Tuesday, June 20, 2017

Hot days, short nights

I've never been a hot weather person. And the current hot weather is melting what little drive I have to do anything. My 'can't be arsed' quotient has reached an all time high! The shortest mights of the year haven't helped my enthusiasm for either side of sunset sessions either. No sooner has it got properly dark than it's time to get to bed or risk stopping all night with no sleep. It's no wonder I usually leave the eels alone until July when the nights start to draw in a little.

All that aside the evenings and nights, when it's cooled down somewhat are great to be out in. Even cloudless skies make for atmospheric sunsets that seem to last for hours. What I have noticed on both of my latest eel sessions is that runs are coming later. Not just later by the clock but later by the sun and stars. There has been a little interest in my baits in the half hour before dark, but it's picked up over an hour after the light has gone as much as it will go before dawn. This doesn't help me get home for sleep.

I'd had a few missed and aborted takes before I started to pack up at twelve thirty on the first session, then I foul hooked a small eel, which slimed the leader good and proper. While I was sorting the mess out I had another run which I missed. If I hadn't drained the last of my bottle of pop I might have stopped a bit longer. However I did plan to start and finish later on my next session.

It was nine fifteen when the latest eel session got under way. Apart from making the tramp to the swim a little cooler it also cut out the waiting time to the start of the action. Even around ten there had been carp cruising the surface and apart from some worm nibbling the eels didn't make their presence known until eleven.

It was the usual story of twitchy takes, pinched baits, and short aborted runs. Either there are small eels pestering me or my presentation is up the Swanee. I suspect the former. While I was getting action it was sporadic. Either stick it out until late in the hope of a good one or pack in around one and get some shut eye. After missing a proper run I connected with one at twelve thirty. Not big enough to tax my new 50" landing net, or trouble the scales. But it did make me think that later might be better if I can muster the enthusiasm for an overnighter. At one I packed up and sweated my way home.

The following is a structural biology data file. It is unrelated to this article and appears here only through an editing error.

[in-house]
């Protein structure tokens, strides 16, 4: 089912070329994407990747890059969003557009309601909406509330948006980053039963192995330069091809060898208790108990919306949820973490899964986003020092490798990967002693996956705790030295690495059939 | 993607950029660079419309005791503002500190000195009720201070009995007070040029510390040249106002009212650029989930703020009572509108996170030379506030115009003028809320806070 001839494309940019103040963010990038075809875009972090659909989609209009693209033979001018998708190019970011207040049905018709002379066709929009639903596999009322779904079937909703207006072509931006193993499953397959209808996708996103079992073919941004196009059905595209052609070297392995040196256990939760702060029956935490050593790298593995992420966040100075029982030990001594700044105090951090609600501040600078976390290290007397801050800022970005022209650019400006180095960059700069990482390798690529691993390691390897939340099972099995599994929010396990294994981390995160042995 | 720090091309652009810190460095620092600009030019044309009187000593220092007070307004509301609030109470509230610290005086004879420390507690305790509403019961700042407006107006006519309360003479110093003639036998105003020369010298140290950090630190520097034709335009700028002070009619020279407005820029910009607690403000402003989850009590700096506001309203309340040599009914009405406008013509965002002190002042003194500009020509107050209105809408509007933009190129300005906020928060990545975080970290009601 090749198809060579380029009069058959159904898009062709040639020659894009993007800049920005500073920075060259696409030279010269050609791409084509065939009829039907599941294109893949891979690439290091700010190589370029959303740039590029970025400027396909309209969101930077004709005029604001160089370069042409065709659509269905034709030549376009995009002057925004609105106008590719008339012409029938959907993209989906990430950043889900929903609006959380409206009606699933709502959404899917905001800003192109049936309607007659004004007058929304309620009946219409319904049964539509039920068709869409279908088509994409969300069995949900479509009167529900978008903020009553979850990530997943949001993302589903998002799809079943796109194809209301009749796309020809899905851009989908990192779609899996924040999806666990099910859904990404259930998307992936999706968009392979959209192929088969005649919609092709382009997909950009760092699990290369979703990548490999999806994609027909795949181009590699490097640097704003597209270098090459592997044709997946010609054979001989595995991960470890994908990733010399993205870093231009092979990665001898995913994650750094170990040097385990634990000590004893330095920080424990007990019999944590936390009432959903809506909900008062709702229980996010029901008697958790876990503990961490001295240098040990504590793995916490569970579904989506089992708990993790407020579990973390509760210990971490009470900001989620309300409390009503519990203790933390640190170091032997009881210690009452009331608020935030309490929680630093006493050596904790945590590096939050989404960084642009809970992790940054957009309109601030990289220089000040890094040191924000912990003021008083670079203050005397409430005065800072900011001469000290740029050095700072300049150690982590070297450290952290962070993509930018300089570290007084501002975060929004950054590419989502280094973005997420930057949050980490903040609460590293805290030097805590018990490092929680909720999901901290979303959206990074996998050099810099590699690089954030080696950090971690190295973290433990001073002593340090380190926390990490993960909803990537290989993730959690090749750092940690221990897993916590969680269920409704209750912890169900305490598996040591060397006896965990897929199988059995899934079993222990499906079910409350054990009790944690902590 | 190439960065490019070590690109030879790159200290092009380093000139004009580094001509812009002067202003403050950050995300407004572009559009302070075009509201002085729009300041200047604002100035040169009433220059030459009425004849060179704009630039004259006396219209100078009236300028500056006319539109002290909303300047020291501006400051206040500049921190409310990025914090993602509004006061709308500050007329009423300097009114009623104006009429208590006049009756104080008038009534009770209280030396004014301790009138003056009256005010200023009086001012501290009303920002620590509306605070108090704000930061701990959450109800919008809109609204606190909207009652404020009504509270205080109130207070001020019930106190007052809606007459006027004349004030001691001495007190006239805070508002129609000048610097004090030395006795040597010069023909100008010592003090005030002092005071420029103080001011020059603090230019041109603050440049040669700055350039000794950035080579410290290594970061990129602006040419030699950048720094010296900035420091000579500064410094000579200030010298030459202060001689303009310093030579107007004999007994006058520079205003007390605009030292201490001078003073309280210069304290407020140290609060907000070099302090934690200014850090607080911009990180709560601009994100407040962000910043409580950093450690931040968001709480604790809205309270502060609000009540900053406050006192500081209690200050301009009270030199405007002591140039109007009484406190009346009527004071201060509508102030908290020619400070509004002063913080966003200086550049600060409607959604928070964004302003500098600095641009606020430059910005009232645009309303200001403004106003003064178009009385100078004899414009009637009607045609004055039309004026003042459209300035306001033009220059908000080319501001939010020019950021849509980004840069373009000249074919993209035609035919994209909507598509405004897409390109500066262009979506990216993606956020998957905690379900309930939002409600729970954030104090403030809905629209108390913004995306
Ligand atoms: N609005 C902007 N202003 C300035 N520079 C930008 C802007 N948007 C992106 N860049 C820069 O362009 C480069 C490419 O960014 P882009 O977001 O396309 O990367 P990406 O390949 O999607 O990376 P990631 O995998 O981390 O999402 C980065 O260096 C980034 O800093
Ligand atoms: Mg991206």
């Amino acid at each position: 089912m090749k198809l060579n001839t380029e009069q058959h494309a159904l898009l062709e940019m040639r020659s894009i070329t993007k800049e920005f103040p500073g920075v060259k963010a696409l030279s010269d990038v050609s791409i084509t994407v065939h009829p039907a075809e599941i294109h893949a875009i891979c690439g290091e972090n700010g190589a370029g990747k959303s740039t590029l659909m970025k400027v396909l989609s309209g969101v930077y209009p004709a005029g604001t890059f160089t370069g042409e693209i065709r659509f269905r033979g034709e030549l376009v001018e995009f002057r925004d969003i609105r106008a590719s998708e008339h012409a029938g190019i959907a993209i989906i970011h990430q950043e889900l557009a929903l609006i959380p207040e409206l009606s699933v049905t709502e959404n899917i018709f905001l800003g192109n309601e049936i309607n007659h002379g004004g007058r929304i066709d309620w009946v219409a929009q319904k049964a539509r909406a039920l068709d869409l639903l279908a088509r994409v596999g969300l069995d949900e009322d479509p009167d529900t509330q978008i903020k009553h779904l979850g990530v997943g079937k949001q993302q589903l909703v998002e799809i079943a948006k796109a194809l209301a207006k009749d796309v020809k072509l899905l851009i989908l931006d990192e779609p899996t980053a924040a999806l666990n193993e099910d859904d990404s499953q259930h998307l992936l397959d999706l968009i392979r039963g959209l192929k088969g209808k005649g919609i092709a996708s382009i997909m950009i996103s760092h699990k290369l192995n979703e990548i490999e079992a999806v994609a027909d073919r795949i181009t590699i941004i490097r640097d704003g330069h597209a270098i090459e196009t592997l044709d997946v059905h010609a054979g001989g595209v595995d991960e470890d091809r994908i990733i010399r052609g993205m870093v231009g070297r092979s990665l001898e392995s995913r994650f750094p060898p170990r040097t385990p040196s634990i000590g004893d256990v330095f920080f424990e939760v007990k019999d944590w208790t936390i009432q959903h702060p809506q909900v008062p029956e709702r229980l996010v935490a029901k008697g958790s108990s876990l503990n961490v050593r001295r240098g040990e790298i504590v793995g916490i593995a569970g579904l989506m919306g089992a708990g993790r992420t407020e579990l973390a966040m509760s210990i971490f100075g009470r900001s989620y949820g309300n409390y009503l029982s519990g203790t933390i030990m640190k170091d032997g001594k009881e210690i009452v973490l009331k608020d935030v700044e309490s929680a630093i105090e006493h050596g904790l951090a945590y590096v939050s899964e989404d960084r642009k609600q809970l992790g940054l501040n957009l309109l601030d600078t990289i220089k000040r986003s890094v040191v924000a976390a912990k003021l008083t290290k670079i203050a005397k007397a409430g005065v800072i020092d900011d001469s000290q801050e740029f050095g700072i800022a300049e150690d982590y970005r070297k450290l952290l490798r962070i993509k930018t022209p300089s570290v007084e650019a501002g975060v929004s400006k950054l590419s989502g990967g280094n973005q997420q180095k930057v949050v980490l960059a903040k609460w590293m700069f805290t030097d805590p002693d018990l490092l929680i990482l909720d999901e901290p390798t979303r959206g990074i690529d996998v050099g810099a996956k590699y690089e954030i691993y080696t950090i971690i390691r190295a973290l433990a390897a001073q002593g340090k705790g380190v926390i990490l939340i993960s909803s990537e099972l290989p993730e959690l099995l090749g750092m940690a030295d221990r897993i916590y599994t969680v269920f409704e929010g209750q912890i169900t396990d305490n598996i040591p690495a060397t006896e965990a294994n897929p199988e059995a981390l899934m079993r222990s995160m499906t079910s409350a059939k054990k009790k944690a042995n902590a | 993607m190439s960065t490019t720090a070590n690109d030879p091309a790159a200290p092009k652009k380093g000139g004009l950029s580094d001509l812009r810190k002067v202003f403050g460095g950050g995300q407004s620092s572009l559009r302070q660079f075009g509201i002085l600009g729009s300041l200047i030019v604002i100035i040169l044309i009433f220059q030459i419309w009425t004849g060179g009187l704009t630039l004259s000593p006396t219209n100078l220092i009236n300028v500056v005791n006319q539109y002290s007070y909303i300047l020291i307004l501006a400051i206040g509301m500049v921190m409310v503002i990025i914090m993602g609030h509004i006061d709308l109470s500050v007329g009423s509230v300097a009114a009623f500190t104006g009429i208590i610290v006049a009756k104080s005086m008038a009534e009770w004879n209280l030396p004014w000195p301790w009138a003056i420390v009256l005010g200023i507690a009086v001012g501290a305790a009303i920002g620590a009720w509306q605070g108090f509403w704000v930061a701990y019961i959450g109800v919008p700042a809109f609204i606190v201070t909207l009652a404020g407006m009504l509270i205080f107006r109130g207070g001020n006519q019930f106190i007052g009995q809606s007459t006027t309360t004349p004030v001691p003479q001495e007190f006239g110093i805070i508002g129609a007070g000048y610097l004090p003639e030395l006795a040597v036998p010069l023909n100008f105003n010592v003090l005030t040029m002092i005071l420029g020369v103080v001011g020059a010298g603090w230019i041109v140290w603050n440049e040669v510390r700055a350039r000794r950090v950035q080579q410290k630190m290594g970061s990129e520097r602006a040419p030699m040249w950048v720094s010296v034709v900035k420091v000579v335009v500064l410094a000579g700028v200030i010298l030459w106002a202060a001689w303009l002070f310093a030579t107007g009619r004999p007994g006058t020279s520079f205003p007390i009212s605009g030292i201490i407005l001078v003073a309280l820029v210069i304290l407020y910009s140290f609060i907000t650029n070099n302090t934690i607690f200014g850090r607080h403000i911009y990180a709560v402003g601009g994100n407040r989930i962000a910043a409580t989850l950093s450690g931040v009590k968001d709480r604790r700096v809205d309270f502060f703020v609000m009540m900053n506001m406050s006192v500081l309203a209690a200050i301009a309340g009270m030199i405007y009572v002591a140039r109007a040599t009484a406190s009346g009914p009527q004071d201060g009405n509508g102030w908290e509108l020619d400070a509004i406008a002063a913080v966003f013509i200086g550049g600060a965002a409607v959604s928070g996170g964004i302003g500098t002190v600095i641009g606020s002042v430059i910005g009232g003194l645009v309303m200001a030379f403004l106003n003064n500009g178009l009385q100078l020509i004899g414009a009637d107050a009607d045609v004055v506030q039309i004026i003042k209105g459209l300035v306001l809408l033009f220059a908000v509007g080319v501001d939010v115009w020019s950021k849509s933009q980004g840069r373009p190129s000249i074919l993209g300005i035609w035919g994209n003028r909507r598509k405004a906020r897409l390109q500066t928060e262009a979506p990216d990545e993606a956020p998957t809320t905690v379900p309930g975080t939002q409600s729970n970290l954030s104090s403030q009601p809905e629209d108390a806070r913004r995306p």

Friday, June 09, 2017

Unpredictable results

As with election results these days it's almost impossible to predict how an eel session will pan out. A short evening session last week produced one eel but quite a few takes. The next session on Sunday, despite my expectations, resulted in just one run when I was a bout to pack up. And that was missed, at least in part because the rig was tangled. Despite being keen to get an overnight session in the weather was against me. I really don''t fancy spending a night in the rain jumping in and out of the bivvy as I try to hit takes. Election night was set to be dry with some rain in the morning. If the weather forecast was right I'd be able to pack up after sun up and get back home in the dry. So it proved.

I was set up in good time but even the worm was left alone as the sun began to sink.It was quarter to ten when the right hand deadbait absolutely tore off. Eels one, me nil. Over an hour and a half passed without any indications. The signs were that it could be a night of infrequent action but the chance of a big eel. Then the right hand rod was away again. This time I hooked the culprit. and it was doing so little it felt like I'd hooked a soft snag. Something was slowly coming towards me against the pressure of the rod. I threw the landing net in the edge and tried to push it forward to sink the mesh. Damn. It was caught on something. Keeping the rod bent I managed to untangle the mesh with my left hand. The eel was then easily netted. It wasn't as large as I'd hoped. Later I started pulling weed in from the same area and wondered if the eel had wrapped its tail around a clump.

A fresh bait was hooked up and cast out. This was picked up after 25 minutes. Another missed take. And so the usual selection of dropped and missed runs proceeded at very infrequent intervals. So infrequent I managed to nod off a time or two. Even if not for long. A couple of fish were bumped off on the strike. All the action coming to deadbaits, which was unusual.

Although the night wasn't warm it didn't feel cold either despite the heavy dew in the morning. It was a noisy night though. All night reed warblers were warbling their scratchy song, possibly because of the bright full moon, a water rail or two spent a mad ten minutes squealing, and what I took to be a snipe flew by making it's strange whirring sound. Thankfully there were no ratty rustlings in the reeds and the only rodent that made its presence known was a wood mouse. As we approach the solstice the nights are short. The sky to the north hardly got dark at all. Which only gives a few hours of  'eel time'. It was still good to be out after dark on such a night.